Elasticity of Materials

This table summarizes modulus of elasticity of the most common materials you may encounter in your life. Explore the world of materials, compare materials with each other and also try to explore other properties as well.
Material Table - Elasticity of Materials
Water

——

N/A

Air

——

N/A

Ice

——

9.1 GPa

Glass

——

80 GPa

Boron carbide

——

460 GPa

Graphite

——

11.5 GPa

Carbon fiber

——

500 GPa

Polyethylene

——

1 GPa

Polypropylene

——

1.3 GPa

Carbon dioxide

——

N/A

Brick

——

N/A

Porcelain

——

N/A

Tungsten carbide

——

600 GPa

Diamond

——

1050 GPa

Graphene

——

1000 GPa

PET

——

9 GPa

Polycarbonate

——

2.3 GPa

Carbon monoxide

——

N/A

Sand

——

N/A

Limestone

——

34 GPa

Elektron 21

——

45 GPa

Duralumin

——

76 GPa

Zirconium-tin alloy

——

99 GPa

Austenitic stainless steel

——

193 GPa

Mild steel

——

200 GPa

Gray iron

——

124 GPa

TZM alloy

——

320 GPa

Inconel

——

200 GPa

ETP

——

120 GPa

Cupronickel

——

135 GPa

Zamak 3

——

96 GPa

Ruby

——

350 GPa

Uranium dioxide

——

N/A

Polystyrene

——

3.4 GPa

Polyvinyl chloride

——

3.4 GPa

Nitrous oxide

——

N/A

Concrete

——

60 GPa

Granite

——

N/A

Pure titanium

——

116 GPa

6061 alloy

——

69 GPa

Zirconium-niobium alloy

——

99 GPa

Martensitic stainless steel

——

200 GPa

High-carbon steel

——

200 GPa

White iron

——

175 GPa

Mo-25 Re alloy

——

360 GPa

Hastelloy

——

205 GPa

Brass

——

110 GPa

Aluminium bronze

——

110 GPa

Soft tin solder

——

30 GPa

Salt

——

20 GPa

Kevlar

——

130 GPa

Polyamide-Nylon

——

2.9 GPa

Rubber

——

0.05 GPa

Methan

——

N/A

Stone wool

——

N/A

Quartz

——

37 GPa

Ti-6Al-4V

——

114 GPa

7068 alloy

——

73 GPa

Chromoly steel

——

203 GPa

Duplex stainless steel

——

200 GPa

Tool steel

——

200 GPa

Ductile iron

——

170 GPa

Tungsten-rhenium alloy

——

400 GPa

Stellite

——

230 GPa

Bronze

——

103 GPa

Beryllium copper

——

131 GPa

Amalgam

——

40 GPa

Sugar

——

N/A

Wax

——

0.2 GPa

Coal

——

N/A

Asphalt concrete

——

8 GPa

Propane

——

N/A

Glass wool

——

N/A

Aerogel

——

0.005 GPa

Rose gold

——

77 GPa

Yellow gold

——

75 GPa

White gold

——

75 GPa

PH stainless steel

——

200 GPa

High-speed steel

——

200 GPa

Malleable iron

——

172 GPa

Pure tungsten

——

750 GPa

Invar

——

135 GPa

Constantan

——

162 GPa

Nickel silver

——

117 GPa

Galistan

——

N/A

Oak wood

——

9 GPa

Pine wood

——

10 GPa

Gasoline

——

N/A

Diesel fuel

——

N/A

Acetylene

——

N/A

Modulus of Elasticity of Materials

Hooke's law - stress-strain curveIn case of tensional stress of a uniform bar (stress-strain curve), the Hooke’s law describes behaviour of a bar in the elastic region. In this region, the elongation of the bar is directly proportional to the tensile force and the length of the bar and inversely proportional to the cross-sectional area and the modulus of elasticity. Up to a limiting stress, a body will be able to recover its dimensions on removal of the load. The applied stresses cause the atoms in a crystal to move from their equilibrium position. All the atoms are displaced the same amount and still maintain their relative geometry. When the stresses are removed, all the atoms return to their original positions and no permanent deformation occurs. According to the Hooke’s law, the stress is proportional to the strain (in the elastic region), and the slope is Young’s modulus.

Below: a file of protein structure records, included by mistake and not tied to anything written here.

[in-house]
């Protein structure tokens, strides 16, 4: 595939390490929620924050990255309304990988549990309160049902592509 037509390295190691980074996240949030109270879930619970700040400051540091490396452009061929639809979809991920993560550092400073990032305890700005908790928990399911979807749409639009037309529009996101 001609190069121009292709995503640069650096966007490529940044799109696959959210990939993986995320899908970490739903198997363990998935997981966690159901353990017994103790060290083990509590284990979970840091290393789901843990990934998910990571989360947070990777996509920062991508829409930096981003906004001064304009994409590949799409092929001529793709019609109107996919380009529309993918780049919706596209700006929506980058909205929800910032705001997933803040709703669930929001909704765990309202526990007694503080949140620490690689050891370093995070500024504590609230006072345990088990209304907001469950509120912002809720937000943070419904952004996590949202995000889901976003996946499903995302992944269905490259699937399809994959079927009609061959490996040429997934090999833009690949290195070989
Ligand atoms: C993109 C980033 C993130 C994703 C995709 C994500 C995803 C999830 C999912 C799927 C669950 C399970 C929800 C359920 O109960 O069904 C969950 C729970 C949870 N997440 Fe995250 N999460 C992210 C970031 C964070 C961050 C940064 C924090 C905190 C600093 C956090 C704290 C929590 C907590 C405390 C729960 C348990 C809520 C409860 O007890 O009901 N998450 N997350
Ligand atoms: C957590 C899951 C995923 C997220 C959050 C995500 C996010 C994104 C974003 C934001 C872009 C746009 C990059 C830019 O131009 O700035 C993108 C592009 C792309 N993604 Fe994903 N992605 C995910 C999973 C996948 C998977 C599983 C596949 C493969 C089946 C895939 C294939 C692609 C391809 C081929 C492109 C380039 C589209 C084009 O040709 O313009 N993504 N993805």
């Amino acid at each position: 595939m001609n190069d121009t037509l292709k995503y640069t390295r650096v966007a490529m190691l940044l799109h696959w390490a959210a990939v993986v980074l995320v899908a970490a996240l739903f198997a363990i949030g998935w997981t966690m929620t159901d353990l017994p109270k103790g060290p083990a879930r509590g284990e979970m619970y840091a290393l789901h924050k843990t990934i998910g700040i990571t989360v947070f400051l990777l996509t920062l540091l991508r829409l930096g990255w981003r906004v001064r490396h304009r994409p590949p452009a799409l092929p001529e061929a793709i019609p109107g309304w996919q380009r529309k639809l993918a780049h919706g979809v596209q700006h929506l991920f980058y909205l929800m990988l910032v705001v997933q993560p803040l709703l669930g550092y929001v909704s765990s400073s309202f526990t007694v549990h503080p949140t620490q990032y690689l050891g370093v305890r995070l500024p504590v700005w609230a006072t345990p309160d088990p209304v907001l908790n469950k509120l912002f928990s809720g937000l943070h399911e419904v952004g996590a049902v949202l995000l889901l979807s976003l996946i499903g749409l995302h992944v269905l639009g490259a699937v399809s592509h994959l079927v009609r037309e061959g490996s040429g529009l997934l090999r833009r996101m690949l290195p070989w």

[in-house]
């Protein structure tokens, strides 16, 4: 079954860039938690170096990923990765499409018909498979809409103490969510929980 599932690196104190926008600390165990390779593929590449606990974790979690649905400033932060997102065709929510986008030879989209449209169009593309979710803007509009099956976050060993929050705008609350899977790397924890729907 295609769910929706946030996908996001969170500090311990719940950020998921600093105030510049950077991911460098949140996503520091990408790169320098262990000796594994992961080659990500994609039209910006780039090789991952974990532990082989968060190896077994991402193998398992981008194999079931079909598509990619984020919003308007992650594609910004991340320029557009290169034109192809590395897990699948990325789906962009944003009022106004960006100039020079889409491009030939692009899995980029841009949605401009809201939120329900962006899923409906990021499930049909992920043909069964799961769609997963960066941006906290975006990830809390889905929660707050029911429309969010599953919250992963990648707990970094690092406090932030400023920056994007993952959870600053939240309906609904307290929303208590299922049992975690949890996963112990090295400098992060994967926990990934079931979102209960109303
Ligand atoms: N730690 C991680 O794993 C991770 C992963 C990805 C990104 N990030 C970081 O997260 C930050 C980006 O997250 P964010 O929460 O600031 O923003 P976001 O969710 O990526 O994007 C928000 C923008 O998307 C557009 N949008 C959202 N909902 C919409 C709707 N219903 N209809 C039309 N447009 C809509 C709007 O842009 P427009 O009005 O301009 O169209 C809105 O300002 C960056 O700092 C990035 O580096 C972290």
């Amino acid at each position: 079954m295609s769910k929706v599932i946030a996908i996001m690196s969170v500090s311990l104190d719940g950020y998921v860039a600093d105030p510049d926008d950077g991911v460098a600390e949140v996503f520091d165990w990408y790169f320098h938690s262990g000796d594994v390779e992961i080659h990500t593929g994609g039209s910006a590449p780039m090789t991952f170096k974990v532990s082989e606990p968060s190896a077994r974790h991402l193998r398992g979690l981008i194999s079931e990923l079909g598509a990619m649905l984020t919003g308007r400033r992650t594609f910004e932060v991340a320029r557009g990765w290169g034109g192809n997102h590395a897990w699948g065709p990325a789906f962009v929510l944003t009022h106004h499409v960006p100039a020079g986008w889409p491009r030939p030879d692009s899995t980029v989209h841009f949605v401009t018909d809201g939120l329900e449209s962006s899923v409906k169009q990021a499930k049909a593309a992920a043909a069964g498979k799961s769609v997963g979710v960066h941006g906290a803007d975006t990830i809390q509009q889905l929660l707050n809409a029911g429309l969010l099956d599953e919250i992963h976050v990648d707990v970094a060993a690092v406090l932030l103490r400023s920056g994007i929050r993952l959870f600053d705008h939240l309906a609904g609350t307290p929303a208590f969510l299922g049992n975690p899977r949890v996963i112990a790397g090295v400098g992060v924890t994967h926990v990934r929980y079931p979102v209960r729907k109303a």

Hooke's law - equation

We can extend the same idea of relating stress to strain to shear applications in the linear region, relating shear stress to shear strain to create Hooke’s law for shear stress:

Hooke’s law for shear stress

For isotropic materials within the elastic region, you can relate Poisson’s ratio (ν), Young’s modulus of elasticity (E), and the shear modulus of elasticity (G):

Hooke’s law - poissons ratio

The elastic moduli relevant to polycrystalline materials:

  • Young's Modulus of Elasticity - Table of MaterialsYoung’s Modulus of Elasticity. The Young’s modulus of elasticity is the elastic modulus for tensile and compressive stress in the linear elasticity regime of a uniaxial deformation and is usually assessed by tensile tests.
  • Shear Modulus of Elasticity. The shear modulus, or the modulus of rigidity, is derived from the torsion of a cylindrical test piece. It describes the material’s response to shear stress. Its symbol is G. The shear modulus is one of several quantities for measuring the stiffness of materials and it arises in the generalized Hooke’s law.
  • Bulk Modulus of Elasticity. The bulk modulus of elasticity is describes volumetric elasticity, or the tendency of an object to deform in all directions when uniformly loaded in all directions. For example, it describes the elastic response to hydrostatic pressure and equilateral tension (like the pressure at the bottom of the ocean or a deep swimming pool). It is also the property of a material that determines the elastic response to the application of stress. For a fluid, only the bulk modulus is meaningful.